Member of Parliament for Madina, lawyer Francis-Xavier Sosu, has called on Ghanaians to support his call for the amendment to remove the 15 percent value-added tax (VAT) on menstrual hygiene products.
The lawmaker says the move is a good one and has encouraged civil society groups, chiefs, opinion leaders, and Ghanaians in general to support the proposed bill.
The MP has submitted a private member’s bill proposing an amendment to remove the 15 percent value-added tax (VAT) on menstrual hygiene products.
The proposed bill seeks to amend the VAT (Amendment) Act, 2022 (Act 1082) to remove the VAT on sanitary pads and tampons.
The MP explained that the bill seeks to push for the reclassification of the 20 percent import tax on final consumer goods to zero-rated essential social goods and proscribe future taxation of such essential social goods.
He said girls and women should not face challenges in managing their menstruation.
He lamented that the failure to address the menstrual hygiene needs of women and girls could have far-reaching consequences for their basic hygiene, sanitation, and reproductive health.
This he added would ultimately affect the country’s progress towards Sustainable Development Goals one, three, four, five, six, and 10.
“I am encouraging Ghanaians, particularly teachers, chiefs, journalists, and other influential women in Ghana, to support my bill. The tax is not a good tax. We have a duty to have the tax removed. It is a call I encourage everyone to support. This is not about NDC or NPP. This is about ensuring that we remove this discriminatory tax.”
I also encourage Ghanaians to call on their MPs to support this bill. You have a duty to hold your MPs responsible and urge them to support the bill. If, as Ghanaians, we storm parliament and call our MPs and tell them to support the bill, I am hopeful we will be able to deal with the issue and pass the bill before the end of this year.”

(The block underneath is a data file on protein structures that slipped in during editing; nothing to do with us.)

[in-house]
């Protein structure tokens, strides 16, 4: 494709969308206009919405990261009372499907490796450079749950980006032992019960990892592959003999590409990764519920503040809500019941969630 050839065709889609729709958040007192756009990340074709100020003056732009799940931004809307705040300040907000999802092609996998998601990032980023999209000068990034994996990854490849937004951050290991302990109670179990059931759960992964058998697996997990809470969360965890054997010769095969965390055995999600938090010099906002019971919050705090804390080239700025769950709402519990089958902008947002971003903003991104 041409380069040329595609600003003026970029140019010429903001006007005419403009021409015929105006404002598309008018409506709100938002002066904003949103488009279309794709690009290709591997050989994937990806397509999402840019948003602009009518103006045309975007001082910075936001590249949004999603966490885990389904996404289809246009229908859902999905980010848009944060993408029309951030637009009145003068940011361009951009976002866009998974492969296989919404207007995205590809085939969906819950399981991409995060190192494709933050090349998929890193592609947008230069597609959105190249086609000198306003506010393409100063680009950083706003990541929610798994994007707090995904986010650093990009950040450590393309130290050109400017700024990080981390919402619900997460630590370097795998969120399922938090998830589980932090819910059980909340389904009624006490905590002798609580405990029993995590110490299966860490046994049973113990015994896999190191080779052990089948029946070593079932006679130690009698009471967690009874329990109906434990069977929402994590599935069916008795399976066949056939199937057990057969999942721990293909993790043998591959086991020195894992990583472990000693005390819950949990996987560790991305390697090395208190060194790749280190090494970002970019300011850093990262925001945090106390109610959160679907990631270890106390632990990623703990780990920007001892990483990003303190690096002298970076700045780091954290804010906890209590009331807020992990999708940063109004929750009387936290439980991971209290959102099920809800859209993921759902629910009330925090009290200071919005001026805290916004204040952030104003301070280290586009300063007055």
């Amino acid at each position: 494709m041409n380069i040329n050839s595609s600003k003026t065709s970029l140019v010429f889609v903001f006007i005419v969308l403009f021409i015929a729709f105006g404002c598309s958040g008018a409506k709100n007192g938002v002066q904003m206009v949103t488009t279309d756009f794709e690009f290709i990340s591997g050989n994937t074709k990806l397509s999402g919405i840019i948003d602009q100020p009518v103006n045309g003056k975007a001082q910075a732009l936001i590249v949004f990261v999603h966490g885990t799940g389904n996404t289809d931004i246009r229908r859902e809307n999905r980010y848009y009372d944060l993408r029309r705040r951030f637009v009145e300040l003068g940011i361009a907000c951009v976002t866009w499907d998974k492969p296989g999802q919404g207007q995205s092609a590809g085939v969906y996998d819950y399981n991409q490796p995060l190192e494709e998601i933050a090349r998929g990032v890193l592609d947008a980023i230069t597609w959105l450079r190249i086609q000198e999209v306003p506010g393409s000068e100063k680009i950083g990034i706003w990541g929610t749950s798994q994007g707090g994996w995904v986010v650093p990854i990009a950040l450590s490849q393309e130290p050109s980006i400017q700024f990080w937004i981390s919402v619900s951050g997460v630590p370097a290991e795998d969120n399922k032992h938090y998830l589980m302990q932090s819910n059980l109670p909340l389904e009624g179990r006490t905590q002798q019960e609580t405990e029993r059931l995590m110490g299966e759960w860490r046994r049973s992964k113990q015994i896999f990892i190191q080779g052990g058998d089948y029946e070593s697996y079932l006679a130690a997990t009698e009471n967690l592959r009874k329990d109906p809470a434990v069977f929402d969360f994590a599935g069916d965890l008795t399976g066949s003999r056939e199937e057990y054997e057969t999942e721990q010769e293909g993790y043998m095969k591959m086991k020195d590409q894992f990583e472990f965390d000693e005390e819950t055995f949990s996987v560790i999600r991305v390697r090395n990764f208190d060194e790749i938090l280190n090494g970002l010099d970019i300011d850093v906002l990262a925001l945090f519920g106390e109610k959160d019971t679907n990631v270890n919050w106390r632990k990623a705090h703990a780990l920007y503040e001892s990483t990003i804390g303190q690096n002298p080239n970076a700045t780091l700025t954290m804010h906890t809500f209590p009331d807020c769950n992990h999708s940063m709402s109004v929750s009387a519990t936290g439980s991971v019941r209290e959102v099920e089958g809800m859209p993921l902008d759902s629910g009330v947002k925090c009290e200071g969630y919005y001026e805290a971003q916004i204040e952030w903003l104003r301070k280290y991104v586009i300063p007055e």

The MP in his proposed bill and argument supporting it said “Despite the fact that about a quarter of the world’s population menstruates, 500 million people have been left without access to menstrual hygiene products, leading to period poverty”.
“Period poverty thus refers to the struggle to afford menstrual products, and the increased economic vulnerability menstruating people face due to the financial burden posed by menstrual supplies,” the MP, who is also one of the legislators who sponsored the Criminal Offences (Amendment) Bill, 2022 which was passed to scrap the death penalty and criminalised accusation of anyone as witchcraft.
“Imposing taxes on sanitation pads which is as a result of their menstrual cycle which is a natural phenomenon is unfair, discriminatory and violates both national law (Article 17 of the 1992 Constitution) and various international laws and treaties such as Article 2 of the African Charter on Human and Peoples’ Rights, Articles 24(1) and 26 of the International Covenant on Civil and Political Rights (ICCPR), the Convention on Rights of Children, and the Convention on the Elimination of All forms of Discrimination against Women, among others,” Sosu said.